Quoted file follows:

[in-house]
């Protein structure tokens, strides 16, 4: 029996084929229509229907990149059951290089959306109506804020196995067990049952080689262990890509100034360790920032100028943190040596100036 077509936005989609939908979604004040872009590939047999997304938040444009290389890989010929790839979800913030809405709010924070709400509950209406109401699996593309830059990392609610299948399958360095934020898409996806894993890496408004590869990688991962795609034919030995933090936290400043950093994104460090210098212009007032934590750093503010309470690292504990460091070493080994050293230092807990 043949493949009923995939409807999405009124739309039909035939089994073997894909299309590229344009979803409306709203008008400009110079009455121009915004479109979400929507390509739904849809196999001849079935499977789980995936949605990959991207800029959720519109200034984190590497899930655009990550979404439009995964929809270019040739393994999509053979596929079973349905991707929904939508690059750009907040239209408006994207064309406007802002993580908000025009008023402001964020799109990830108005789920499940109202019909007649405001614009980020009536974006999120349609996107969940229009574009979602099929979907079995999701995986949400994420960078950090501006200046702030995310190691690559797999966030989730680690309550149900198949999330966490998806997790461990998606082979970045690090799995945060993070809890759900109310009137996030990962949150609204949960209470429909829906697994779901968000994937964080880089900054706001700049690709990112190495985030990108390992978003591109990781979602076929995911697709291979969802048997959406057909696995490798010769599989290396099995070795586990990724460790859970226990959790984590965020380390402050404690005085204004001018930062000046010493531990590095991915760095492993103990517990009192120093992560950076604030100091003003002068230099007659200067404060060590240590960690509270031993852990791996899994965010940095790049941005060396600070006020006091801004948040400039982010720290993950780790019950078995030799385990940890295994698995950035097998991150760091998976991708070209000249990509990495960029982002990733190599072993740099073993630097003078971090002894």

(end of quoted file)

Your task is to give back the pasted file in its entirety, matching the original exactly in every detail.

[in-house]
């Protein structure tokens, strides 16, 4: 029996084929229509229907990149059951290089959306109506804020196995067990049952080689262990890509100034360790920032100028943190040596100036 077509936005989609939908979604004040872009590939047999997304938040444009290389890989010929790839979800913030809405709010924070709400509950209406109401699996593309830059990392609610299948399958360095934020898409996806894993890496408004590869990688991962795609034919030995933090936290400043950093994104460090210098212009007032934590750093503010309470690292504990460091070493080994050293230092807990 043949493949009923995939409807999405009124739309039909035939089994073997894909299309590229344009979803409306709203008008400009110079009455121009915004479109979400929507390509739904849809196999001849079935499977789980995936949605990959991207800029959720519109200034984190590497899930655009990550979404439009995964929809270019040739393994999509053979596929079973349905991707929904939508690059750009907040239209408006994207064309406007802002993580908000025009008023402001964020799109990830108005789920499940109202019909007649405001614009980020009536974006999120349609996107969940229009574009979602099929979907079995999701995986949400994420960078950090501006200046702030995310190691690559797999966030989730680690309550149900198949999330966490998806997790461990998606082979970045690090799995945060993070809890759900109310009137996030990962949150609204949960209470429909829906697994779901968000994937964080880089900054706001700049690709990112190495985030990108390992978003591109990781979602076929995911697709291979969802048997959406057909696995490798010769599989290396099995070795586990990724460790859970226990959790984590965020380390402050404690005085204004001018930062000046010493531990590095991915760095492993103990517990009192120093992560950076604030100091003003002068230099007659200067404060060590240590960690509270031993852990791996899994965010940095790049941005060396600070006020006091801004948040400039982010720290993950780790019950078995030799385990940890295994698995950035097998991150760091998976991708070209000249990509990495960029982002990733190599072993740099073993630097003078971090002894």